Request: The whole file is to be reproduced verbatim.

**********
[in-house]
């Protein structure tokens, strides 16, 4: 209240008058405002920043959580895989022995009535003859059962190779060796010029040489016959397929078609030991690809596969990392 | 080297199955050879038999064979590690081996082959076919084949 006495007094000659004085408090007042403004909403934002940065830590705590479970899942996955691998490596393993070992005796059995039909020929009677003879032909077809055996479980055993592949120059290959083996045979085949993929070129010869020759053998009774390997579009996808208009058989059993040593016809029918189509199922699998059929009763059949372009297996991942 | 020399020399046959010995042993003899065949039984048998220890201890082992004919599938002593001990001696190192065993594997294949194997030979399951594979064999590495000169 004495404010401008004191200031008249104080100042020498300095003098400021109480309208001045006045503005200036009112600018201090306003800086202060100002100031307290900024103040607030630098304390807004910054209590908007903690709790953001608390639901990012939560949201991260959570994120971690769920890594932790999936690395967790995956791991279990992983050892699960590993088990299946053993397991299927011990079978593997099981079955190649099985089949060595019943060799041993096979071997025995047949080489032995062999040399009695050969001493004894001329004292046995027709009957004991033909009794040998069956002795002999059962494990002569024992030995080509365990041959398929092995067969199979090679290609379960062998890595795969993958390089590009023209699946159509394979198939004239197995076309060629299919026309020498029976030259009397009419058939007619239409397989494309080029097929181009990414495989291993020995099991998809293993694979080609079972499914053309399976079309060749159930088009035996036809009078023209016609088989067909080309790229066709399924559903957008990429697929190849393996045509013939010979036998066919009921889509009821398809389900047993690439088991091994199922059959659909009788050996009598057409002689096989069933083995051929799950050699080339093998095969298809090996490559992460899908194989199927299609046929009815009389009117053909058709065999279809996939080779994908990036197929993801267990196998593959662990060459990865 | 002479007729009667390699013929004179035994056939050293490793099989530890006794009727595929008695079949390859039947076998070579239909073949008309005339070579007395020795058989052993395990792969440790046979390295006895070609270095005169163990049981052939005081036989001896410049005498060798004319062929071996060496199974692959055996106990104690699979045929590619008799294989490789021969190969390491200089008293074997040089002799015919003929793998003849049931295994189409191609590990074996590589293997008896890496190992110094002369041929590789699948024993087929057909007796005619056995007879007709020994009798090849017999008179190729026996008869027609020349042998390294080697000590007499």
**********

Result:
[in-house]
């Protein structure tokens, strides 16, 4: 209240008058405002920043959580895989022995009535003859059962190779060796010029040489016959397929078609030991690809596969990392 | 080297199955050879038999064979590690081996082959076919084949 006495007094000659004085408090007042403004909403934002940065830590705590479970899942996955691998490596393993070992005796059995039909020929009677003879032909077809055996479980055993592949120059290959083996045979085949993929070129010869020759053998009774390997579009996808208009058989059993040593016809029918189509199922699998059929009763059949372009297996991942 | 020399020399046959010995042993003899065949039984048998220890201890082992004919599938002593001990001696190192065993594997294949194997030979399951594979064999590495000169 004495404010401008004191200031008249104080100042020498300095003098400021109480309208001045006045503005200036009112600018201090306003800086202060100002100031307290900024103040607030630098304390807004910054209590908007903690709790953001608390639901990012939560949201991260959570994120971690769920890594932790999936690395967790995956791991279990992983050892699960590993088990299946053993397991299927011990079978593997099981079955190649099985089949060595019943060799041993096979071997025995047949080489032995062999040399009695050969001493004894001329004292046995027709009957004991033909009794040998069956002795002999059962494990002569024992030995080509365990041959398929092995067969199979090679290609379960062998890595795969993958390089590009023209699946159509394979198939004239197995076309060629299919026309020498029976030259009397009419058939007619239409397989494309080029097929181009990414495989291993020995099991998809293993694979080609079972499914053309399976079309060749159930088009035996036809009078023209016609088989067909080309790229066709399924559903957008990429697929190849393996045509013939010979036998066919009921889509009821398809389900047993690439088991091994199922059959659909009788050996009598057409002689096989069933083995051929799950050699080339093998095969298809090996490559992460899908194989199927299609046929009815009389009117053909058709065999279809996939080779994908990036197929993801267990196998593959662990060459990865 | 002479007729009667390699013929004179035994056939050293490793099989530890006794009727595929008695079949390859039947076998070579239909073949008309005339070579007395020795058989052993395990792969440790046979390295006895070609270095005169163990049981052939005081036989001896410049005498060798004319062929071996060496199974692959055996106990104690699979045929590619008799294989490789021969190969390491200089008293074997040089002799015919003929793998003849049931295994189409191609590990074996590589293997008896890496190992110094002369041929590789699948024993087929057909007796005619056995007879007709020994009798090849017999008179190729026996008869027609020349042998390294080697000590007499």